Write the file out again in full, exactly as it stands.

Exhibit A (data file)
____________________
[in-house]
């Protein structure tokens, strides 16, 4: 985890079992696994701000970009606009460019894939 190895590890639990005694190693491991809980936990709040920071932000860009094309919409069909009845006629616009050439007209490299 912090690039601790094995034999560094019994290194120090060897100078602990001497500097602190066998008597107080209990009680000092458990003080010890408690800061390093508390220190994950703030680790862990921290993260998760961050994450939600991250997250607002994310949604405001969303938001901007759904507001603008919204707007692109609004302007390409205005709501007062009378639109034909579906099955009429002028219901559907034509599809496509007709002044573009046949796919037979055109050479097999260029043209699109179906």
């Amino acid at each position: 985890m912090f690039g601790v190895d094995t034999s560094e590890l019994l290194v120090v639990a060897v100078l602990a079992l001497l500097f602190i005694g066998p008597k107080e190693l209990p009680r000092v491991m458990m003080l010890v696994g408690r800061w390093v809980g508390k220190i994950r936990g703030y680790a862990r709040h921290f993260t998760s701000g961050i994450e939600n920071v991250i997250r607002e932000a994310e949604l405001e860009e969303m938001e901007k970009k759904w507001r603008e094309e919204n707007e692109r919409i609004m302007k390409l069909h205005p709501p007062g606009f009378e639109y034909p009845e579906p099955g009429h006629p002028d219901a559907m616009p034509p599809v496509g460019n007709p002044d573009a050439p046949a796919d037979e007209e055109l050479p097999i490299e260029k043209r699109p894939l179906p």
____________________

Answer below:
[in-house]
């Protein structure tokens, strides 16, 4: 985890079992696994701000970009606009460019894939 190895590890639990005694190693491991809980936990709040920071932000860009094309919409069909009845006629616009050439007209490299 912090690039601790094995034999560094019994290194120090060897100078602990001497500097602190066998008597107080209990009680000092458990003080010890408690800061390093508390220190994950703030680790862990921290993260998760961050994450939600991250997250607002994310949604405001969303938001901007759904507001603008919204707007692109609004302007390409205005709501007062009378639109034909579906099955009429002028219901559907034509599809496509007709002044573009046949796919037979055109050479097999260029043209699109179906």
């Amino acid at each position: 985890m912090f690039g601790v190895d094995t034999s560094e590890l019994l290194v120090v639990a060897v100078l602990a079992l001497l500097f602190i005694g066998p008597k107080e190693l209990p009680r000092v491991m458990m003080l010890v696994g408690r800061w390093v809980g508390k220190i994950r936990g703030y680790a862990r709040h921290f993260t998760s701000g961050i994450e939600n920071v991250i997250r607002e932000a994310e949604l405001e860009e969303m938001e901007k970009k759904w507001r603008e094309e919204n707007e692109r919409i609004m302007k390409l069909h205005p709501p007062g606009f009378e639109y034909p009845e579906p099955g009429h006629p002028d219901a559907m616009p034509p599809v496509g460019n007709p002044d573009a050439p046949a796919d037979e007209e055109l050479p097999i490299e260029k043209r699109p894939l179906p």